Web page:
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Picato

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Picato

Picato Side Effects Center

Medical Editor: Melissa Conrad Stöppler, MD

Picato (ingenol mebutate) gel is indicated for the topical treatment of actinic keratosis. The most common adverse reactions are local skin reactions, application site pain, application site pruritus, application site irritation, application site infection, flaking, scaling, crusting, nasopharyngitis and headache. Picato gel may cause severe side effects if it comes in contact with eyes.

For the treatment of actinic keratosis on the face and scalp Picato gel, 0.015% should be applied to the affected area once daily for three consecutive days. For the treatment of actinic keratosis on the trunk and extremities Picato gel, 0.05% should be applied to the affected area once daily for two consecutive days.

It is not known if Picato gel is harmful to unborn babies. Picato gel should be used during pregnancy only if the potential benefit justifies the potential risk to the fetus.

Our Picato Side Effects Drug Center provides a comprehensive view of available drug information on the potential side effects when taking this medication.

This is not a complete list of side effects and others may occur. Call your doctor for medical advice about side effects. You may report side effects to FDA at 1-800-FDA-1088.

What is Prescribing information?

The FDA package insert formatted in easy-to-find categories for health professionals and clinicians.

Picato FDA Prescribing Information: Side Effects
(Adverse Reactions)

SIDE EFFECTS

Clinical Trials Experience

Because clinical trials are conducted under widely varying conditions, adverse reaction rates observed in the clinical trials of a drug cannot be directly compared to rates in the clinical trials of another drug and may not reflect the rates observed in clinical practice.

The data described below reflect exposure to Picato® gel in 499 subjects with actinic keratosis, including 274 subjects exposed to Picato® gel field treatment (skin area of 25 cm² in the face or scalp regions) at a concentration of 0.015% once daily for 3 consecutive days, and 225 subjects exposed to Picato® gel field treatment (skin area of 25 cm² in the trunk or extremities regions) at a concentration of 0.05% once daily for 2 consecutive days.

Local skin reactions, including erythema, flaking/scaling, crusting, swelling, vesiculation/pustulation, and erosion/ulceration were assessed within the selected treatment area and graded by the investigator on a scale of 0 to 4. A grade of 0 represented no reaction present in the treated area, and a grade of 4 indicated a marked and severe skin reaction that extended beyond the treated area.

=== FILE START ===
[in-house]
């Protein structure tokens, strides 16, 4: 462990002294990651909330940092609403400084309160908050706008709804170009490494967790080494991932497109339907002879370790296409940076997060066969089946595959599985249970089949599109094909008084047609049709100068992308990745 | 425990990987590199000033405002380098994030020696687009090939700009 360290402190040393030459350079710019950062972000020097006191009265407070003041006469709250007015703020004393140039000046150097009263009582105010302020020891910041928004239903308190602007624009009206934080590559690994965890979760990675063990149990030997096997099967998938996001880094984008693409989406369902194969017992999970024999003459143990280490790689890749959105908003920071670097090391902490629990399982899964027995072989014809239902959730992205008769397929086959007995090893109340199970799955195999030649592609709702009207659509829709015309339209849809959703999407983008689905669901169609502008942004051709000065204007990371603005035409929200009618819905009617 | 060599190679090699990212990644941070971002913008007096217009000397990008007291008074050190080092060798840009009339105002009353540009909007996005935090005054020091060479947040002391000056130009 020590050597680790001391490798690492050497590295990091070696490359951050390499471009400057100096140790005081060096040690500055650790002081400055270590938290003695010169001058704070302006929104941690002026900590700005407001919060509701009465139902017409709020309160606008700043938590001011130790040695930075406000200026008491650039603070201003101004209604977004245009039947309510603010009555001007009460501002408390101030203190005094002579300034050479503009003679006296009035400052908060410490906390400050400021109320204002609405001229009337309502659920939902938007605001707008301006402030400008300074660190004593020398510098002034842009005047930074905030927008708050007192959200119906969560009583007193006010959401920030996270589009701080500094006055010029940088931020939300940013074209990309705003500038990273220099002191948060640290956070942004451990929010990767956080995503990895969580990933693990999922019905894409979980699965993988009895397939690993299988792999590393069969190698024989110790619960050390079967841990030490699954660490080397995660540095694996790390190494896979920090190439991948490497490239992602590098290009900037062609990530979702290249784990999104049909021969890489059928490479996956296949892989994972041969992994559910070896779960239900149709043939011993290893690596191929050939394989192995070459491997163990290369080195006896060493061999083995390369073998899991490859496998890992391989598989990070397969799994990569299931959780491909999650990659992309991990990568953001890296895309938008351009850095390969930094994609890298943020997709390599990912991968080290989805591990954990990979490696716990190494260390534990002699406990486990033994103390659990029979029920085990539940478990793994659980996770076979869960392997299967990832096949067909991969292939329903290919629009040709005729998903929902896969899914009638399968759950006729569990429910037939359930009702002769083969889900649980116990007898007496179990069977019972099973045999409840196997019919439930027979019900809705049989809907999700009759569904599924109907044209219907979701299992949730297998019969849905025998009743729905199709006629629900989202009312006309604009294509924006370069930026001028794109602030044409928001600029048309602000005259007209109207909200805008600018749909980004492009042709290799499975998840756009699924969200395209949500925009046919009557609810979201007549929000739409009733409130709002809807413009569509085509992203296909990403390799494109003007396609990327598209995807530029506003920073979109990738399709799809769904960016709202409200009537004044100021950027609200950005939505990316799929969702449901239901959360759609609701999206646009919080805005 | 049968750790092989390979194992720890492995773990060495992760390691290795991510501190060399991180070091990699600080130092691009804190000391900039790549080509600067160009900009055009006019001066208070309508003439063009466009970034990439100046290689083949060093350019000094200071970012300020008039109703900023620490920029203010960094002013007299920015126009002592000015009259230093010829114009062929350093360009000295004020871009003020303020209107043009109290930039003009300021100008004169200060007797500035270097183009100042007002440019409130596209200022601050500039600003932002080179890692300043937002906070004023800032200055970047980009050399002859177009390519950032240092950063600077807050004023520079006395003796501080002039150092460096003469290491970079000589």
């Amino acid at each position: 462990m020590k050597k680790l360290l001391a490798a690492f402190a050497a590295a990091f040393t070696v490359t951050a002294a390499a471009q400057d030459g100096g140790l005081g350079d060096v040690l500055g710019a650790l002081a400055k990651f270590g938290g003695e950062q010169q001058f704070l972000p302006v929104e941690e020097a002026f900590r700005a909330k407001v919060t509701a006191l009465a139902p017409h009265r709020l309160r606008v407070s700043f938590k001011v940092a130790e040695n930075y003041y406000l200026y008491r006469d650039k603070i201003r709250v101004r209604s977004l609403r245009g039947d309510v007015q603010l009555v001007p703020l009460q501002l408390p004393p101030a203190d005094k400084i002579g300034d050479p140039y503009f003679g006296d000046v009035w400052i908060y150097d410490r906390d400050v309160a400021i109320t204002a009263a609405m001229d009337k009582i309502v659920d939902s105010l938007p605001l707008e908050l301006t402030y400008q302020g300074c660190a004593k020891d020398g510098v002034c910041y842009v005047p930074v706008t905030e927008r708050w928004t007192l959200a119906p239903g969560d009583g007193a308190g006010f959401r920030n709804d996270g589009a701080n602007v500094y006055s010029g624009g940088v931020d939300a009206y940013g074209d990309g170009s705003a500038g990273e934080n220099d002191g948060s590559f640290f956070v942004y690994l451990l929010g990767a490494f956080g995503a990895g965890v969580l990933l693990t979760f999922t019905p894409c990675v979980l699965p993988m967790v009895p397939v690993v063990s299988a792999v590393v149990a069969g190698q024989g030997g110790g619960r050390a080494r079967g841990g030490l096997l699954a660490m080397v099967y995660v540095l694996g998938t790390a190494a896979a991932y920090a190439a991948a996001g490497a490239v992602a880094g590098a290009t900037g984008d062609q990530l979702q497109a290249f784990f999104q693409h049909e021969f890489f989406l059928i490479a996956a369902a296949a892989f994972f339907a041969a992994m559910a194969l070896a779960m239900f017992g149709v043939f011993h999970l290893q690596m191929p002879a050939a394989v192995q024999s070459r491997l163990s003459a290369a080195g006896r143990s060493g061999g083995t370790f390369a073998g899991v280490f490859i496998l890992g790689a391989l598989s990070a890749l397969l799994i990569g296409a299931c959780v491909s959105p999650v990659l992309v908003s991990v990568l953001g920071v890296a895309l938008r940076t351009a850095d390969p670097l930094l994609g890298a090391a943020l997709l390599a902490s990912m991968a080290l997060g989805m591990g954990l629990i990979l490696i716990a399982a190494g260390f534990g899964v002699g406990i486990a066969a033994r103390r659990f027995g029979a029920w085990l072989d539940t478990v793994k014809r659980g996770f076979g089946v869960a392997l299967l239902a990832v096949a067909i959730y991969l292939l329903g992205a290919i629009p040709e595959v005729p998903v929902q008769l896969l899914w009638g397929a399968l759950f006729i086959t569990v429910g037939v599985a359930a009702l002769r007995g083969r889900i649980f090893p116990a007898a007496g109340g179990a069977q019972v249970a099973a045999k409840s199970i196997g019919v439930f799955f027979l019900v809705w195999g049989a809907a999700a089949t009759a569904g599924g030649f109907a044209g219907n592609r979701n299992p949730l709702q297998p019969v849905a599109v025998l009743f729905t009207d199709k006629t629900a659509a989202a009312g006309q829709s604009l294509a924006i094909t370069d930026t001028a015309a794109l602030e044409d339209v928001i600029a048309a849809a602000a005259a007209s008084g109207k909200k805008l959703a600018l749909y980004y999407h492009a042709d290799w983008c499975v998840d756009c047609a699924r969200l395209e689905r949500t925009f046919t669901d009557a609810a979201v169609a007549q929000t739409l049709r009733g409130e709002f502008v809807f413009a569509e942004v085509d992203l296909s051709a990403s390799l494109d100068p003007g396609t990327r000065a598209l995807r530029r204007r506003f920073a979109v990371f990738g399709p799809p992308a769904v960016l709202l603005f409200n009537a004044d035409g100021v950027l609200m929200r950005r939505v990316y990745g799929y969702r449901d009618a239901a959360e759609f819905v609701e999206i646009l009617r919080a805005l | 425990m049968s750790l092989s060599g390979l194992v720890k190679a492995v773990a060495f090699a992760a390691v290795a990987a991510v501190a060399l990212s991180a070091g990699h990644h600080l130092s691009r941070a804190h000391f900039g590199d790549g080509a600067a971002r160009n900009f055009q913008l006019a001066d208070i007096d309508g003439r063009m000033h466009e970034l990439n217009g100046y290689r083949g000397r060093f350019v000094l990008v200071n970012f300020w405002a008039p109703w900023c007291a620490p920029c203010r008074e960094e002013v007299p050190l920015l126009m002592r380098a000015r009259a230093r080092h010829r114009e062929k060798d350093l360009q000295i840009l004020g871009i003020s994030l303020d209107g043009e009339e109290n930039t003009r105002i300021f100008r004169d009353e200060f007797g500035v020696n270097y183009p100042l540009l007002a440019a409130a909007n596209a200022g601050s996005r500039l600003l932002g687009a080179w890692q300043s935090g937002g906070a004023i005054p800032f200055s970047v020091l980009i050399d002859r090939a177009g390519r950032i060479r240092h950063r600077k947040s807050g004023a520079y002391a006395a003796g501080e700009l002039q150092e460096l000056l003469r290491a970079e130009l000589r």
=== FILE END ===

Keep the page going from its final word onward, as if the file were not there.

Table 1 : Investigator Assessment of Maximal Local Skin Reactions in the Treatment Area during the 57 Days Post Treatment Period (face/scalp trials)

Skin reactions Face and Scalp (n=545) Picato® gel, 0.015% once daily for 3 days
Any Gradea > Baseline Grade 4
Picato® gel
(n=274)
Vehicle
(n=271)
Picato® gel
(n=274)
Vehicle
(n=271)
Erythema 258 (94%) 69 (25%) 66 (24%) 0 (0%)
Flaking/Scaling 233 (85%) 67 (25%) 25 (9%) 0 (0%)
Crusting 220 (80%) 46 (17%) 16 (6%) 0 (0%)
Swelling 217 (79%) 11 (4%) 14 (5%) 0 (0%)
Vesiculation/Pustulation 154 (56%) 1 (0%) 15 (5%) 0 (0%)
Erosion/Ulceration 87 (32%) 3 (1%) 1 (0%) 0 (0%)
aMild (grade 1), Moderate (grade 2-3) or Severe (grade 4).

Table 2 : Investigator Assessment of Maximal Local Skin Reactions in the Treatment Area during the 57 Days Post Treatment Period (trunk/extremities trials)

Skin reactions Trunk and Extremities (n=457) Picato® gel, 0.05% once daily for 2 days
Any Gradea > Baseline Grade 4
Picato® gel
(n=225)
Vehicle
(n=232)
Picato® gel
(n=225)
Vehicle
(n=232)
Erythema 207 (92%) 43 (19%) 34 (15%) 0 (0%)
Flaking/Scaling 203 (90%) 44 (19%) 18 (8%) 0 (0%)
Crusting 167 (74%) 23 (10%) 8 (4%) 0 (0%)
Swelling 143 (64%) 13 (6%) 7 (3%) 0 (0%)
Vesiculation/Pustulation 98 (44%) 2 (1%) 3 (1%) 0 (0%)
Erosion/Ulceration 58 (26%) 6 (3%) 2 (1%) 0 (0%)
aMild (grade 1), Moderate (grade 2-3) or Severe (grade 4).

Local skin reactions typically occurred within 1 day of treatment initiation, peaked in intensity up to 1 week following completion of treatment, and resolved within 2 weeks for areas treated on the face and scalp, and within 4 weeks for areas treated on the trunk and extremities.

Adverse reactions that occurred in ≥ 2% of subjects treated with Picato® gel and at a higher frequency than the vehicle are presented in Table 3 and Table 4.

Table 3 : Adverse reactions occurring in ≥ 2% of subjects treated with Picato® gel and at higher frequency than vehicle (face/scalp trials)

Adverse Reactions Face/Scalp
Picato® gel, 0.015%
(N=274)
Vehicle
(N=271)
Application Site Pain 42 (15%) 1 (0%)
Application Site Pruritus 22 (8%) 3 (1%)
Application Site Infection 7 (3%) 0 (0%)
Periorbital Edema 7 (3%) 0 (0%)
Headache 6 (2%) 3 (1%)

Table 4 : Adverse reactions occurring in ≥ 2% of subjects treated with Picato® gel and at higher frequency than vehicle (trunk/extremities trials)

Adverse Reactions Trunk/Extremities
Picato® gel, 0.05%
(N=225)
Vehicle
(N=232)
Application Site Pruritus 18 (8%) 0 (0%)
Application Site Irritation 8 (4%) 1 (0%)
Nasopharyngitis 4 (2%) 2 (1%)
Application Site Pain 5 (2%) 0 (0%)

Less common adverse reactions in subjects treated with Picato® included: eyelid edema, eye pain, conjunctivitis.

A total of 108 subjects treated with Picato® gel on the face/scalp and 38 subjects treated on the trunk/extremities were followed for 12 months. Results from these studies did not change the safety profile of Picato® gel.

Read the entire FDA prescribing information for Picato (Ingenol Mebutate) »

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